Green vs. Green

A Bitter Struggle in New York City Splits the Sierra Club

"The stakes are really high," says Rufus Cappadocia, an ousted member of the New York group's executive committee. "The Sierra Club can tilt an election."

The Sierra Club is important to grassroots organizers not only because it offers incomparable power, but because it is the only major environmental group in the country they have any hope of controlling. It is structured as a "grassroots democracy," which means there's always the potential for an energized membership to gradually vote out an existing board of directors and radically shift the direction of the organization. The Natural Resources Defense Council and the Environmental Defense Fund are supported by contributions but entirely run by staff. The National Audubon Society has local chapters whose members fight various environmental battles—but it doesn't attempt to combine that with nationwide lobbying for political candidates.

"Every other organization has either given up on one voice, or let the grassroots wither," says Pope. "We have tried to manage this tension."

The tension frequently borders on the explosive, for this is in effect a democracy without free speech. The club allows groups and chapters to set policy at the city and state level, but forbids them from publicly criticizing each other or the national. A Congress member who loses an argument in committee can blow off steam in a press conference on the Capitol steps; not so in the Sierra Club. Speaking out is occasionally punished. Both Pope and his critics believe that the no-criticism policy enforces a necessary unity, but grassroots activists complain it is also used to reinforce staff control. "It's very selectively enforced," says Seattle Sierran David Orr, a founder of a network of internal dissidents called the John Muir Sierrans. "It's okay to say the Sierra Club is taking too strong a stand, but not okay to say it's too weak."

"They treat volunteers like Christmas decorations at the celebration party when the deal gets done, but don't let us bother them in the interim about the deals they are making," says Margaret Hays Young, a member of the disbanded executive committee.

As a longtime leader in New York, Young has challenged the Sierra Club hierarchy repeatedly. In 1990, when she was chair of the group's conservation committee, Young became so frustrated by the national's refusal to oppose clearcutting or old-growth logging in national forests that she broke ranks and joined with more radical environmental groups in endorsing a "zero cut" policy. According to Mark Dowie in Losing Ground: American Environmentalism at the Close of the Twentieth Century, the national leadership "cut her budget and forbade her to contact donors" in New York. It also threatened to remove her and suspend the Atlantic Chapter, which had backed Young. But that never happened, in part because dissidents found a way to open up the issue with two nationwide referendums, which in 1996 forced the national to change its stance. "We got the thing passed on a two to one margin," says Orr. The John Muir Sierran movement, whose followers now hold seven of 15 seats on the national board, sprang up in the wake of Young's uprising.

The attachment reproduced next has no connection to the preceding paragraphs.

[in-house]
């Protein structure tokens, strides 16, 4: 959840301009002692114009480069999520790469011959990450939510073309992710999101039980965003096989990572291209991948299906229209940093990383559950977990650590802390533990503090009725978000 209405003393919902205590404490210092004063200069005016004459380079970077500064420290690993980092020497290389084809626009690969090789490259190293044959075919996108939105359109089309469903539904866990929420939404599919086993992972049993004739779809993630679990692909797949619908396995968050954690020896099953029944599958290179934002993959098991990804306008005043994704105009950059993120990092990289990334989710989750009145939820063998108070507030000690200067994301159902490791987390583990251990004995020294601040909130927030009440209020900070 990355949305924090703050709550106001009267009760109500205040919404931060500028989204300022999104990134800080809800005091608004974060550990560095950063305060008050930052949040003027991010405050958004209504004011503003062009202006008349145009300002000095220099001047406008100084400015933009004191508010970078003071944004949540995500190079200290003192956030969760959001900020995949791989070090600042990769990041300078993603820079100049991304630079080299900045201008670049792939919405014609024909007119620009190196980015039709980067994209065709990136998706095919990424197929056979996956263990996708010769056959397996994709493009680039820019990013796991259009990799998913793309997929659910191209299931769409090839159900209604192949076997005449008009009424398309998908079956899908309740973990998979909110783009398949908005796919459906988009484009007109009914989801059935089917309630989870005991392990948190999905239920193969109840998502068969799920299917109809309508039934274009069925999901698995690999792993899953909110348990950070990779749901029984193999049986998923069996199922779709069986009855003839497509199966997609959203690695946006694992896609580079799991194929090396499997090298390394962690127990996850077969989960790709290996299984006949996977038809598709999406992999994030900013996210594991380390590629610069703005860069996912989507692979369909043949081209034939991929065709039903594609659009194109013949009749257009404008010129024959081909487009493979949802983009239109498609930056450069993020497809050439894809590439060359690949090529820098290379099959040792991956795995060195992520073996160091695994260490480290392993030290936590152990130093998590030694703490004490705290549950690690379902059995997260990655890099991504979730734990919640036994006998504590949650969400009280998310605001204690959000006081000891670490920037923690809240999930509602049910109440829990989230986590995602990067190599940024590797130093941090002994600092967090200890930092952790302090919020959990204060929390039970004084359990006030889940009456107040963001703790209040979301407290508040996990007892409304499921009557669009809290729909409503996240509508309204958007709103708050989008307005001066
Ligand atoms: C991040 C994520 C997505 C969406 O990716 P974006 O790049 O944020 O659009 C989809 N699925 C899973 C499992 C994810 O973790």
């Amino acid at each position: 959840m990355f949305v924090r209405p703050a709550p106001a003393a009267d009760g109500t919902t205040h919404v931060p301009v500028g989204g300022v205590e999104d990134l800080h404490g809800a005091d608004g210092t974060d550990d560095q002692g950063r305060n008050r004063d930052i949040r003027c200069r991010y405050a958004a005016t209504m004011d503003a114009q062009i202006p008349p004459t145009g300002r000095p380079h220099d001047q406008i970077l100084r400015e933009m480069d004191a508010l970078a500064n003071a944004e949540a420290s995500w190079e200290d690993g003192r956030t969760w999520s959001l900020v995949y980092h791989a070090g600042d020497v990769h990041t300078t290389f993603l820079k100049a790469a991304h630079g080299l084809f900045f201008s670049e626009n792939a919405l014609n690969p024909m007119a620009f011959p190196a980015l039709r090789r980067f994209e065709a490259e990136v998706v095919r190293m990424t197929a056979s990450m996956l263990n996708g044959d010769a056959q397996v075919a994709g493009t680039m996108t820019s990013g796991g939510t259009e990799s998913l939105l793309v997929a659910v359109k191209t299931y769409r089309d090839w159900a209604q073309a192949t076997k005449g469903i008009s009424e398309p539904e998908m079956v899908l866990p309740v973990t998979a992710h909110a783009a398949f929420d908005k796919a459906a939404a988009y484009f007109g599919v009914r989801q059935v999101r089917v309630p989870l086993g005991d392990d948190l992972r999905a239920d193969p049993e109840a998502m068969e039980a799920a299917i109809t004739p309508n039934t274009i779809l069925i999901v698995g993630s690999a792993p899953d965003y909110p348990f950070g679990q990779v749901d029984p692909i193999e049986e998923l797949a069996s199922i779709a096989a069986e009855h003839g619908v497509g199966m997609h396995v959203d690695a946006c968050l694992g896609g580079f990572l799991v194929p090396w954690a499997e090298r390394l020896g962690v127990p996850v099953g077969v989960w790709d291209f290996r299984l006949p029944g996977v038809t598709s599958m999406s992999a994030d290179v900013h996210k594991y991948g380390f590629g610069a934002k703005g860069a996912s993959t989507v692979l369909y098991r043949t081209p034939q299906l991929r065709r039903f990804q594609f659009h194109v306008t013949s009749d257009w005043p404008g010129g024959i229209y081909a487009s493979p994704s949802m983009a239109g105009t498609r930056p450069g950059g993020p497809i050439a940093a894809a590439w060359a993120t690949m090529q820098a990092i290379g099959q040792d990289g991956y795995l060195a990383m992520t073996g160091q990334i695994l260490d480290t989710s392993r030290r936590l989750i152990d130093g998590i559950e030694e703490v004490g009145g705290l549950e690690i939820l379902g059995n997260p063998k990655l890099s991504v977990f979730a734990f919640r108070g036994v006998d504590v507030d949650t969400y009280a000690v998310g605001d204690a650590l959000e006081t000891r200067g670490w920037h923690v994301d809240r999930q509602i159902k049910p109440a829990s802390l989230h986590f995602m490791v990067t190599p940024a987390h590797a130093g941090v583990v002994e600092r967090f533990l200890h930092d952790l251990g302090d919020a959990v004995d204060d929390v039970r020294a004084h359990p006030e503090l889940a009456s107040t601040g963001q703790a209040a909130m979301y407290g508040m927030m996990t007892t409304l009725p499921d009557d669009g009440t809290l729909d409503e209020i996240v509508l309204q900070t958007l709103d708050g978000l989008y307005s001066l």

The current dispute, Orr says, "has a lot to do with what's going on with the Sierra Club at the national level, which is essentially a philosophical and strategic struggle over what kinds of conservation policies the club is going to run and who's going to be making the call on these."

THE RUMBLE IN NEW YORK WAS A CONFLICT NOT only of philosophy, but of philosophy filtered through personality. "I have been accused by Pope and others of being a true believer—that's an insult?" says Margaret Hays Young. "I love land and wildlife and nature and I want it back! That's my motivation. Period. I do temp jobs for money, theater for love, this because it's morally necessary."

"The potential to make a difference is so exciting. Instead we've got this ho-hum kind of attitude," says Moisha Blechman, the New York group's deposed chair, who once asked Ruth Messinger to contemplate the effects of West Side development from the point of view of a scarlet tanager flying down the Hudson. "The reason why Margaret and I care is we'd like to see one major environmental organization be democratic and not compromise on the environment. In any way."

"My philosophy perhaps is different," says Jezer. "Thank God for NYPIRG who stands out there and screams, but somebody has to be inside at the table."

The Brooklyn-raised Jezer makes no bones about being a politician. In the early '90s she twice ran for Congress as a Democrat in a heavily Republican district in Syracuse—and lost. The environment wasn't part of her platform then, because "that was not on the table. That wasn't the biggie," she says. She became the Atlantic Chapter's chair in 1996. Last summer, Jezer met Hillary Clinton, who said, " 'Boy, do I have to sit down and talk to you!' " Jezer says.

As Jezer discovered, the Sierra Club is one of the few places where, without money or connections, it is possible to amass considerable political clout. "Because you can just join, it tends to be something of a magnet for political groupies," says Young.

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